The role of the Mantra

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According to the Vedanta, and in line with Hindu thought, meditation is the repetition of a sacred phrase. This phrase is usually short and includes the salutation of a chosen Ideal, for example: Hail Shiva. Hail Krishna. Hail Shiva. Hail Supreme Brahman. The goal of a mantra is to enable the practitioner to focus on his/her ideal; the meaning of the words and the sound being emitted are both secondary. For this reason, mantras are meant to be used in repetition, rather for meditating on the meaning of each word within.

The practitioner is meant to put all of their love, all of their thoughts, and all of their will into this repetition. Little by little, the practitioner becomes so focussed that they are no longer aware of the outside world. This focused state will, after some time, resemble Jesus’ first commandment: “Thou shalt love the Lord thy God with all thy heart, and with all thy soul, and with all thy mind.

In this way, the japa—the repetition of the name of the Lord—is not a mechanical activity, but rather an intense effort accompanied by deep concentration. This is of course quite difficult in the beginning, but by practicing it becomes progressively easier and more natural. The preparation one undertakes before the japa also makes a difference. If the practitioner is able to establish a relation of love with their chosen ideal, the japa will subsequently become easier. When starting out, this relation can appear imaginary, but over time it will feel deeper and more real. One must repeat a mantra slowly, while focussing. Then, in between repetitions, one must allow an interval, in order to draw the mind beyond all that lies within the realm of thought. This is the manner in which the practitioner accedes to the spiritual domain, where even thoughts are blocked off. The mind must be perfectly calm, as if it no longer existed.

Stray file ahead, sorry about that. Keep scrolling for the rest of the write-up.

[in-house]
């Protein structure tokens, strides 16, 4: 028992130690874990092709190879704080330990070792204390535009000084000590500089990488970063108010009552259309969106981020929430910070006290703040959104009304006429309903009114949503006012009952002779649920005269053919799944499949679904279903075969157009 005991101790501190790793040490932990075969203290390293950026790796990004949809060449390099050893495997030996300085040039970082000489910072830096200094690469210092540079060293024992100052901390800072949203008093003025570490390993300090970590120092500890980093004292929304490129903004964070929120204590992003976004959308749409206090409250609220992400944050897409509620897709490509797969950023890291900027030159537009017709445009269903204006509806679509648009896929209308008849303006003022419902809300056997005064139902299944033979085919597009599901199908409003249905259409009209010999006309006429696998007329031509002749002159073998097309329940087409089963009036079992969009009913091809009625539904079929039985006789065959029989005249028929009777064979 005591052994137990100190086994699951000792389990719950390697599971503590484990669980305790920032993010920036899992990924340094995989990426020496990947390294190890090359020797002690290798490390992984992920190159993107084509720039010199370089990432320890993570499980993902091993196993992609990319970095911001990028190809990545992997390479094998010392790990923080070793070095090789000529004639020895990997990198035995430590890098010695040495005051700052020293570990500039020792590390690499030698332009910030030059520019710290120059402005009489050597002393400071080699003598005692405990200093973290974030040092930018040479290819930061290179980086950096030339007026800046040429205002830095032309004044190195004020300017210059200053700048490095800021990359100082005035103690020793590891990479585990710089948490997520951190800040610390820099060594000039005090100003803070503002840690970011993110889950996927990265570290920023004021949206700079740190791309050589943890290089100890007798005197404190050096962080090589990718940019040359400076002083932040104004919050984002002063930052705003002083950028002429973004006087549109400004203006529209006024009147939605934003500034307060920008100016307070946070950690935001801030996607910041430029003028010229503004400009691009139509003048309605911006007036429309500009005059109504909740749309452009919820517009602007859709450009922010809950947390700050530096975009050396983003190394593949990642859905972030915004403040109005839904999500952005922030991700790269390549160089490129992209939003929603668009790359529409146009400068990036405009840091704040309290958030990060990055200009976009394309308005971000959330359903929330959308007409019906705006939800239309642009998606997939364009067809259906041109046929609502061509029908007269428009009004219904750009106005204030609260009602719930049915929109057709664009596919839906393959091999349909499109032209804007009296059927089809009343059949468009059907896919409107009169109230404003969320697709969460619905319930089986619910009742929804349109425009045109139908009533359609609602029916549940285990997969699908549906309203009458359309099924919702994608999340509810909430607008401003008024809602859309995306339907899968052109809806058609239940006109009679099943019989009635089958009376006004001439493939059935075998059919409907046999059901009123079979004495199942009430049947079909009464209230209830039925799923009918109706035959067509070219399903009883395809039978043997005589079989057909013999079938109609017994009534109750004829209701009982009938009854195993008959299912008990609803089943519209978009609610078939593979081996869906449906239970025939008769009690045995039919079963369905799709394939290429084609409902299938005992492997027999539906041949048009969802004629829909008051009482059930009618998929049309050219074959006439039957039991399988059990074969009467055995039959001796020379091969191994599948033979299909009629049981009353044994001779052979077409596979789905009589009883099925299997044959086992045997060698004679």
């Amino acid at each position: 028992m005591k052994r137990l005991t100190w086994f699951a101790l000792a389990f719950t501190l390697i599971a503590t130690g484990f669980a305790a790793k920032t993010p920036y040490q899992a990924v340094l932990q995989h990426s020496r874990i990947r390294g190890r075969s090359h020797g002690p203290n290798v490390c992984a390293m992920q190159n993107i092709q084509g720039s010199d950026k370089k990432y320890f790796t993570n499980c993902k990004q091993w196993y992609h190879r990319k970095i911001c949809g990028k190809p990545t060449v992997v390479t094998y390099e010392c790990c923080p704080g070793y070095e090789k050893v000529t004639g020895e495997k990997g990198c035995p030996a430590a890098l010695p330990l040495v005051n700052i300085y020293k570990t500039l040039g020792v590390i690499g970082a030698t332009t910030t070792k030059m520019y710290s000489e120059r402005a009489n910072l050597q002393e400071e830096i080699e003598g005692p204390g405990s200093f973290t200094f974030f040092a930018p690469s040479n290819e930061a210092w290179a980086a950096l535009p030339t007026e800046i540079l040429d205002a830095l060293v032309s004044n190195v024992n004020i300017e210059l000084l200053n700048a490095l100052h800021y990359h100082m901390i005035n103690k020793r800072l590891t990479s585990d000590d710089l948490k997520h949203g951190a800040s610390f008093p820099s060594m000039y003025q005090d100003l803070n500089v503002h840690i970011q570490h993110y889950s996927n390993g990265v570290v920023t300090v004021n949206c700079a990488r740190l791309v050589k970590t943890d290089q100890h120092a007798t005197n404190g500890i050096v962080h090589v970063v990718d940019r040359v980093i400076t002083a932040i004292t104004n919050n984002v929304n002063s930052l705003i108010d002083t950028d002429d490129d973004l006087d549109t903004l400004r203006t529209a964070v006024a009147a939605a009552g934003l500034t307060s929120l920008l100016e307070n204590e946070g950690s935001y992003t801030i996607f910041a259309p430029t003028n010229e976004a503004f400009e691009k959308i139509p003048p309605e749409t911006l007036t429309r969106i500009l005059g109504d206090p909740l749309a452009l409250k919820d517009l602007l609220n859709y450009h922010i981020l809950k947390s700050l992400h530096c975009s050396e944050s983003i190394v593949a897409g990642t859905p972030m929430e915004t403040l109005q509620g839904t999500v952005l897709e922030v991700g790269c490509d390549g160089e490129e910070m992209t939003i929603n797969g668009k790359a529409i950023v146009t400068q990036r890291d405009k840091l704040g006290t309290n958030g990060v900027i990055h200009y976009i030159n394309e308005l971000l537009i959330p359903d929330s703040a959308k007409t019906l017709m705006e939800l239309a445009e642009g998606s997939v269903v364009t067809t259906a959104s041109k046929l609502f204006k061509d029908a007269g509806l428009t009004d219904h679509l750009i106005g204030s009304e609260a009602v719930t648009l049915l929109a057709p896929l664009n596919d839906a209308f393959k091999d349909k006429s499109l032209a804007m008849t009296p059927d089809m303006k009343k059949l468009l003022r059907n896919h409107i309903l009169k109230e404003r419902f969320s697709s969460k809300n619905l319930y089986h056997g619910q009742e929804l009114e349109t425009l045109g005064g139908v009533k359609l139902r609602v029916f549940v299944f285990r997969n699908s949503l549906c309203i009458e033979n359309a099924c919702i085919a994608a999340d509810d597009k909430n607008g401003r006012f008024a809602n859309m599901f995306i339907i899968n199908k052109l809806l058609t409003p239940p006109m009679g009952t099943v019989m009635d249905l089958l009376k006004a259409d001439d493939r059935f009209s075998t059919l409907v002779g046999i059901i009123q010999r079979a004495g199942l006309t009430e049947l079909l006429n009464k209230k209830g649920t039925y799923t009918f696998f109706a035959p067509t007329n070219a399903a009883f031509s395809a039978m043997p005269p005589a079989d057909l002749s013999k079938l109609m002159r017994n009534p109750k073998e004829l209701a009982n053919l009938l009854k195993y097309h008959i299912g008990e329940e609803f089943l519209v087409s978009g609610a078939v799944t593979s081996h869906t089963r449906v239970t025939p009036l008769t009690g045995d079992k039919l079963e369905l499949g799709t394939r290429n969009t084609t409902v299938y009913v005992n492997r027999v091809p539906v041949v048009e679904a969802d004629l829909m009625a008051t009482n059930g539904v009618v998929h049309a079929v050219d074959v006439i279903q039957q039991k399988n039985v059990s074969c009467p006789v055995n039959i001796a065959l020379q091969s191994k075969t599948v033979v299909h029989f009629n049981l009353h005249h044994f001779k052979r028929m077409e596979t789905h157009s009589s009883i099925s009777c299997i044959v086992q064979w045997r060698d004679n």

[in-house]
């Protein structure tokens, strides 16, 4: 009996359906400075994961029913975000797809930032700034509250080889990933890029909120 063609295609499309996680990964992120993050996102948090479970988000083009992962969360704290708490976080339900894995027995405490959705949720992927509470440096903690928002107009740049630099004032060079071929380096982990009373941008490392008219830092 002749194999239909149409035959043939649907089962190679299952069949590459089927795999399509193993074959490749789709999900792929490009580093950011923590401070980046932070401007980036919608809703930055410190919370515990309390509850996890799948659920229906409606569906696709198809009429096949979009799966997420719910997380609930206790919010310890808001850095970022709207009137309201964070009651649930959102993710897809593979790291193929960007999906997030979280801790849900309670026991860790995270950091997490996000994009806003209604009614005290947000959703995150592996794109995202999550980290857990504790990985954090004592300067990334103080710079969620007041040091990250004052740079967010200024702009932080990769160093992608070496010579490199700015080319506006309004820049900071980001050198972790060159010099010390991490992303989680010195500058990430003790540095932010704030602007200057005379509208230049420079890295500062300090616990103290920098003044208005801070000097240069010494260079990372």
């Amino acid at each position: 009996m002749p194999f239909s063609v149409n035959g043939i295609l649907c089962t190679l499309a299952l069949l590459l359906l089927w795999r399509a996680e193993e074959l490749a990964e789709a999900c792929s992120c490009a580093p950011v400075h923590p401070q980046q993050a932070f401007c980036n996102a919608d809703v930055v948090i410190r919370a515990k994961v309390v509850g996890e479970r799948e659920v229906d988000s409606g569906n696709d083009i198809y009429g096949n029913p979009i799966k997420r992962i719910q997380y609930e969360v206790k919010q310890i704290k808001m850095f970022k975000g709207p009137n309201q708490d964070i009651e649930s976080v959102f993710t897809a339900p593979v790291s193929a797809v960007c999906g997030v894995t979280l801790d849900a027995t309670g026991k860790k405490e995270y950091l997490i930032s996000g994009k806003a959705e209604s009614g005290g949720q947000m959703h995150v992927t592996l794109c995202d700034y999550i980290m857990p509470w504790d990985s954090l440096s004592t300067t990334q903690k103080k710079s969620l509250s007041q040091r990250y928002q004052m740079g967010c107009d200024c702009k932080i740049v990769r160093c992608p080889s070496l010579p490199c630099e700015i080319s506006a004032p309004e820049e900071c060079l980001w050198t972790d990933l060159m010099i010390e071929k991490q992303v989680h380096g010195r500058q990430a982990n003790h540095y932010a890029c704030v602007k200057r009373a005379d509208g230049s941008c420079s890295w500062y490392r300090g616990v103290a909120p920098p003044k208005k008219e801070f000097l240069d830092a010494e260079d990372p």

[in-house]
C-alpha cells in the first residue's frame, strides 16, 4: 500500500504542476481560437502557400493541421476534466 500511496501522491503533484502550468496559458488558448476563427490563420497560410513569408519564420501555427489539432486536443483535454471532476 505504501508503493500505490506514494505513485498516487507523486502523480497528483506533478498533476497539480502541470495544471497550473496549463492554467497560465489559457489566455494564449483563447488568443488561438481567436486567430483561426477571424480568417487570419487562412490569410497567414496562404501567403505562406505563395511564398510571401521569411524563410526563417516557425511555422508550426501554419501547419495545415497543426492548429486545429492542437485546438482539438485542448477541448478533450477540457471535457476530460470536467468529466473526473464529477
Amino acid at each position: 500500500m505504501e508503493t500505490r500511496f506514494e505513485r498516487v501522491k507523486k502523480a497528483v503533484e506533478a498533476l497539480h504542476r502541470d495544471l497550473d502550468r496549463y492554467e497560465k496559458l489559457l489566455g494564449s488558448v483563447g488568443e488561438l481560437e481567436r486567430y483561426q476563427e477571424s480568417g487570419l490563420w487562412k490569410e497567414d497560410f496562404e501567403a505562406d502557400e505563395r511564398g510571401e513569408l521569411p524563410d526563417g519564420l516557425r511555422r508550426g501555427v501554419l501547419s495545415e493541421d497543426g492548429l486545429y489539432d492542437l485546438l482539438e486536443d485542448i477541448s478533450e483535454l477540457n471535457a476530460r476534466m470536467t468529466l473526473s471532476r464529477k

If the japa is performed well, it can be compared to oil being poured from one vase to another, which flows regularly and homogenously. In the same way, a strong relation between God and oneself is formed. Our concentration must be fixed at one point in our body. This can be the heart, but not the physical heart in this case. The heart in question is located at the centre of the chest, at the height of the sternum (three centimetres above the stomach), and between the spinal cord and the sternum. One can also concentrate at the point in between our eyebrows. In this location, there can be physical or psychic reactions, like pain. If that happens, one can switch one’s focus to a point located outside of the body, which will remove the pain. Starting the japa on a spiritual form is always easier and, after some time, the practitioner will be able to meditate on the attributes of that form. But the ultimate goal is to transcend all names, all forms, and all attributes. 

This is the way one must perform the japa. It is good to dedicate twenty or thirty minutes to this practice.

One can also focus on the form of an divine Incarnation, or on a major spiritual leader. One can even meditate on the presence of the Lord in all beings. It is also possible to meditate on the Lord beyond all forms and all description, on the divine spirit that resides in all hearts. This is difficult to practice. Nevertheless, these different forms of meditation are all good, as they help us to leave behind the awareness of the self.